Bonds gain, but rally may be short-lived

Dec 19 2013, 03:28 IST
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SummaryThe benchmark 8.83%, 2023 bond settled at 8.79% on Wednesday, down from 8.86%.

Government bond yields eased on Wednesday with the 10-year benchmark yield falling 7 bps after the RBI surprised everyone by keeping policy rates unchanged against wide expectations of a hike.

The benchmark 8.83%, 2023 bond settled at 8.79% on Wednesday, down from 8.86% on Tuesday. The yield had risen 7 bps over the last one week on expectations of a rate hike.

Bond dealers, however, said the current rally is likely to be shortlived because the RBI has kept the option of hiking rates open. Some market participants are already pricing in a rate hike in January. The benchmark 10-year yield could move in a 8.75-8.90% band, dealers said.

“The rally to 8.79% is a relief rally. I don't think it will sustain beyond that. Other factors will take over from there. Also, there is uncertainty on what the next action from RBI will look like,” said Ananth Narayan, co-head of wholesale banking and head of financial markets for South Asia region at Standard Chartered Bank.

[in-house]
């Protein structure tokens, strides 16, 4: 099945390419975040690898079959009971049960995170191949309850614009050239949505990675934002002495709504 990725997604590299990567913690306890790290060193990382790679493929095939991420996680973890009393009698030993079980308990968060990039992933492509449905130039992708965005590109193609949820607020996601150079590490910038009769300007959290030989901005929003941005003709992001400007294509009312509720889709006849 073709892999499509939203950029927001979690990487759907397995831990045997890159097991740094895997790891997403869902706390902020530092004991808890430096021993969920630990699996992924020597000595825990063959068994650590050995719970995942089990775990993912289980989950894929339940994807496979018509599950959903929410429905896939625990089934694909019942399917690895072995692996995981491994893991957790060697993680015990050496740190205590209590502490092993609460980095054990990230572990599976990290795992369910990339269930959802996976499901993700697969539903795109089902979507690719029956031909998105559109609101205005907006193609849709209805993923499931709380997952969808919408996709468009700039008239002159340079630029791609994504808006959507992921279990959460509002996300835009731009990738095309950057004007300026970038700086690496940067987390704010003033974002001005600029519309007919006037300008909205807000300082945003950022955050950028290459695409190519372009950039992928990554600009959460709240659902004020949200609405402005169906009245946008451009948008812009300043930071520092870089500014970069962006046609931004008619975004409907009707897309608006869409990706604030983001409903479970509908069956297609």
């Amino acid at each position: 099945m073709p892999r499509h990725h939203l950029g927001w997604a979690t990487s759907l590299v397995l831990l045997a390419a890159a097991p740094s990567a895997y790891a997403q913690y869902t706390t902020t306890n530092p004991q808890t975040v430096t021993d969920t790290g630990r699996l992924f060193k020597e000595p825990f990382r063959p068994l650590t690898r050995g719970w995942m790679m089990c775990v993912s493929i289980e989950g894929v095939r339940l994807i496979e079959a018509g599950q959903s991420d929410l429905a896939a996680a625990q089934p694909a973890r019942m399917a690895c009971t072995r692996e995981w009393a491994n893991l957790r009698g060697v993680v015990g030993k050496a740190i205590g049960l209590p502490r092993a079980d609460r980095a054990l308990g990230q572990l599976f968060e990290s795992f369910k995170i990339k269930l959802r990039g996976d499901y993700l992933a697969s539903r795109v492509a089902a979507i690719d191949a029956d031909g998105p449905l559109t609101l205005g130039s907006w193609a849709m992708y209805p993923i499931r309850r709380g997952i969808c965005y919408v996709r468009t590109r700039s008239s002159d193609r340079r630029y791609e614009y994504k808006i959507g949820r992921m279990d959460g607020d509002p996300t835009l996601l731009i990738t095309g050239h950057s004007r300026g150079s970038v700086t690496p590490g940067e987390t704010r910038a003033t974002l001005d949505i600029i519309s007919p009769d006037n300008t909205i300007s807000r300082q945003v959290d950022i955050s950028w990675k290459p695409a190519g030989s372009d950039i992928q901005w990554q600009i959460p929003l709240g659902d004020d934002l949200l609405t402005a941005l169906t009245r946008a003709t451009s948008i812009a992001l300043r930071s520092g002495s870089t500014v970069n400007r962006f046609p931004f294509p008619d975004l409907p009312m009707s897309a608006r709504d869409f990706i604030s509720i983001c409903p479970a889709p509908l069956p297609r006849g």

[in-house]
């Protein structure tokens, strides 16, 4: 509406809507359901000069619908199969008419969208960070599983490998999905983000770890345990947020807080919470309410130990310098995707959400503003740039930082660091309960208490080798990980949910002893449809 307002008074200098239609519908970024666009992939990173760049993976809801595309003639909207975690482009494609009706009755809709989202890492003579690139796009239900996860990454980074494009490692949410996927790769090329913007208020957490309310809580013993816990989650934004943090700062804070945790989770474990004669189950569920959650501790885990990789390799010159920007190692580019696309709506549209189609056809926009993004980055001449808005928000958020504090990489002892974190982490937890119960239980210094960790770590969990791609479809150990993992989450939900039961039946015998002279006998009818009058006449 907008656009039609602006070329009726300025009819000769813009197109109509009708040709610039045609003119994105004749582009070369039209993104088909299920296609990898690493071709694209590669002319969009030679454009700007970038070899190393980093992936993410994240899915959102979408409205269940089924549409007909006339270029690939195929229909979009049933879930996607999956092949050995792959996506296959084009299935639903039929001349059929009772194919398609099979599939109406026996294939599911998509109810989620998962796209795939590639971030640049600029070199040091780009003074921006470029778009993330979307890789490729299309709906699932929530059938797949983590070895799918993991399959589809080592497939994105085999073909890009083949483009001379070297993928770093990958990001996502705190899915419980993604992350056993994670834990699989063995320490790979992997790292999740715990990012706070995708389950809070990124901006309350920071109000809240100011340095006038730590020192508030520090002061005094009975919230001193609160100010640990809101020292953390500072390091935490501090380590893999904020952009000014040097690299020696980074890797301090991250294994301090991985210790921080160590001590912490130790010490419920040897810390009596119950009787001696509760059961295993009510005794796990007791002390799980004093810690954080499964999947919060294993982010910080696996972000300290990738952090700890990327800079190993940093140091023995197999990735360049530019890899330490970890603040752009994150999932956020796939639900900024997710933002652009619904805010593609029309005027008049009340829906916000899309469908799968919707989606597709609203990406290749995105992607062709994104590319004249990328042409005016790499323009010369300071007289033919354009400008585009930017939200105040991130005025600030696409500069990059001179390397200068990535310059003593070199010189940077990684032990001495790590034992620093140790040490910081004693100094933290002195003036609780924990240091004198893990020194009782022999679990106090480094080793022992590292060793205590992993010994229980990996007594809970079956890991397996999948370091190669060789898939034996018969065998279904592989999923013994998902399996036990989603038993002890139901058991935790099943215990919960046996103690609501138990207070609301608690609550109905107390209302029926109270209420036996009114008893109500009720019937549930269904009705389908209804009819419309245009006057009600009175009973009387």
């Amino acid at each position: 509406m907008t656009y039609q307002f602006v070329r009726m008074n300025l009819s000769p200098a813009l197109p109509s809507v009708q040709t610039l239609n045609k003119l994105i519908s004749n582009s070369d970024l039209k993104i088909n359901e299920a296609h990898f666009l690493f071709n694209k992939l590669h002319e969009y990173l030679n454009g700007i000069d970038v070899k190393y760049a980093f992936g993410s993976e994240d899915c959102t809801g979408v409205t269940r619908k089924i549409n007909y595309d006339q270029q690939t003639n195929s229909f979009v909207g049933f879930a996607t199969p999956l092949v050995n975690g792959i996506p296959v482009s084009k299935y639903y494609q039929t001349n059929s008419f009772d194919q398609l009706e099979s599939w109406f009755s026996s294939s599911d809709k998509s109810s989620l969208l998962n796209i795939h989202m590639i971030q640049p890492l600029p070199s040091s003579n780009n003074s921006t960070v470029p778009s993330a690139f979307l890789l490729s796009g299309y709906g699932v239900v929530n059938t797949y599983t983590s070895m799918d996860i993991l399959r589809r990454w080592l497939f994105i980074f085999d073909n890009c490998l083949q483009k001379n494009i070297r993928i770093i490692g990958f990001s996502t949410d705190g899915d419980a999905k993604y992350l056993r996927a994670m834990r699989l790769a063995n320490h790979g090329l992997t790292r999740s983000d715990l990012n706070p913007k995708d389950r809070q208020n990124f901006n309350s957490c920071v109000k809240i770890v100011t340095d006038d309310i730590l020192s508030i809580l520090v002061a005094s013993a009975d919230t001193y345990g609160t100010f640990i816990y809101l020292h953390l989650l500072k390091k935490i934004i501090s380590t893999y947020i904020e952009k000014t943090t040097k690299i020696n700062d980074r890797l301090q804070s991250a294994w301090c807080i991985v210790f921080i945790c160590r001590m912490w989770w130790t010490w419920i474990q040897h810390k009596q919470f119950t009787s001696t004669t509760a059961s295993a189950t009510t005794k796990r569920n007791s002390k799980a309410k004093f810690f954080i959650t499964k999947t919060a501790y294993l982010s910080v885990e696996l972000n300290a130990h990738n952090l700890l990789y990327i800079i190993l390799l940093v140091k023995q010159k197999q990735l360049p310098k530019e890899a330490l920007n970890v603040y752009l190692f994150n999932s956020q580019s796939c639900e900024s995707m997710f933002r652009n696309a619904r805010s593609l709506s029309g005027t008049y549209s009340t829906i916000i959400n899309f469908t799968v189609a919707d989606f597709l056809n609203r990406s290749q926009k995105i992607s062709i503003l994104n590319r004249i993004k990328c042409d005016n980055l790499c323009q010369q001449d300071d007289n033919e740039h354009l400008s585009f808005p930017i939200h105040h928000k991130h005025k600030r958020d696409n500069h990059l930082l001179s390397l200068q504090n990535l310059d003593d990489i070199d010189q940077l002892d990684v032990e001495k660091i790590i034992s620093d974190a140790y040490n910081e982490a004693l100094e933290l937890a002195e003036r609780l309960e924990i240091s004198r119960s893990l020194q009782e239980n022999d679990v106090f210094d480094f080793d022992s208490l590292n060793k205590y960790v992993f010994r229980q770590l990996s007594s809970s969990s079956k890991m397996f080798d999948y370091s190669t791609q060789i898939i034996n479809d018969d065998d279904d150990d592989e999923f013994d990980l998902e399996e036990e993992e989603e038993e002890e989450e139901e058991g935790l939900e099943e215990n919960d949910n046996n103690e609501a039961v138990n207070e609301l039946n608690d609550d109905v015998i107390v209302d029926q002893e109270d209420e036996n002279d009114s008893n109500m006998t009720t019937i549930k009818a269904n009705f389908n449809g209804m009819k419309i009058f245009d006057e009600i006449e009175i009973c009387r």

“The current rally could sustain but not for long. It depends on a lot of factors, including the Fed's decision on taper,” said Ashish Parthasarthy, head of treasury at HDFC Bank. The US Federal Reserve is expected to pare its bond purchases under quantitative easing given the recent strong data from the economy. The taper will have implications for emerging market central banks.

Besides the Fed's taper and the upcoming inflation data, the RBI's statement that it may not stick to its scheduled policy dates to respond to inflation has increased uncertainty for the bond market. “There can be a rate hike any day now even before the next policy if inflation turns ugly. It has become all the more difficult to judge when the rate hike will come,” said a dealer with a public sector bank.

Also, the rally could be limited to the shorter end of the yield curve as movement in long-term bond yields would hinge on supply from the government's borrowing programme.

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